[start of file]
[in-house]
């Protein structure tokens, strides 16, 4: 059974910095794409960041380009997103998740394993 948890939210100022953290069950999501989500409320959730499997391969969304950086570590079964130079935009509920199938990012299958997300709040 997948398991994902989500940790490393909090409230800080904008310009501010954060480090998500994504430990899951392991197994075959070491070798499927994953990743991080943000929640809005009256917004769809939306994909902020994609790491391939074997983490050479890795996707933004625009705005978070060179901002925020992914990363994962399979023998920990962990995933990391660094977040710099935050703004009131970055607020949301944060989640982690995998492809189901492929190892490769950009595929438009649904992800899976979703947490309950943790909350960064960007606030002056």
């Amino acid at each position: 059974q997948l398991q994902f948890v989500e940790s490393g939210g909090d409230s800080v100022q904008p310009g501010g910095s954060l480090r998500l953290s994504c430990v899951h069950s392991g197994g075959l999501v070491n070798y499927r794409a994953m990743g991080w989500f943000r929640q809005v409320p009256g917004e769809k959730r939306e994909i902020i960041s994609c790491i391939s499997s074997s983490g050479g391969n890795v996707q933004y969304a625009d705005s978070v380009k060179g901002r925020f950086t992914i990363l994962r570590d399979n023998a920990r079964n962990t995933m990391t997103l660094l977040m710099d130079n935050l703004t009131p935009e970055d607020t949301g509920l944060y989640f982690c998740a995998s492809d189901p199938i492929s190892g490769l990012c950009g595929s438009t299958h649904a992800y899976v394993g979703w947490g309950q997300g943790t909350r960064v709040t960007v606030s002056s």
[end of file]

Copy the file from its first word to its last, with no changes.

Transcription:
[in-house]
């Protein structure tokens, strides 16, 4: 059974910095794409960041380009997103998740394993 948890939210100022953290069950999501989500409320959730499997391969969304950086570590079964130079935009509920199938990012299958997300709040 997948398991994902989500940790490393909090409230800080904008310009501010954060480090998500994504430990899951392991197994075959070491070798499927994953990743991080943000929640809005009256917004769809939306994909902020994609790491391939074997983490050479890795996707933004625009705005978070060179901002925020992914990363994962399979023998920990962990995933990391660094977040710099935050703004009131970055607020949301944060989640982690995998492809189901492929190892490769950009595929438009649904992800899976979703947490309950943790909350960064960007606030002056």
């Amino acid at each position: 059974q997948l398991q994902f948890v989500e940790s490393g939210g909090d409230s800080v100022q904008p310009g501010g910095s954060l480090r998500l953290s994504c430990v899951h069950s392991g197994g075959l999501v070491n070798y499927r794409a994953m990743g991080w989500f943000r929640q809005v409320p009256g917004e769809k959730r939306e994909i902020i960041s994609c790491i391939s499997s074997s983490g050479g391969n890795v996707q933004y969304a625009d705005s978070v380009k060179g901002r925020f950086t992914i990363l994962r570590d399979n023998a920990r079964n962990t995933m990391t997103l660094l977040m710099d130079n935050l703004t009131p935009e970055d607020t949301g509920l944060y989640f982690c998740a995998s492809d189901p199938i492929s190892g490769l990012c950009g595929s438009t299958h649904a992800y899976v394993g979703w947490g309950q997300g943790t909350r960064v709040t960007v606030s002056s």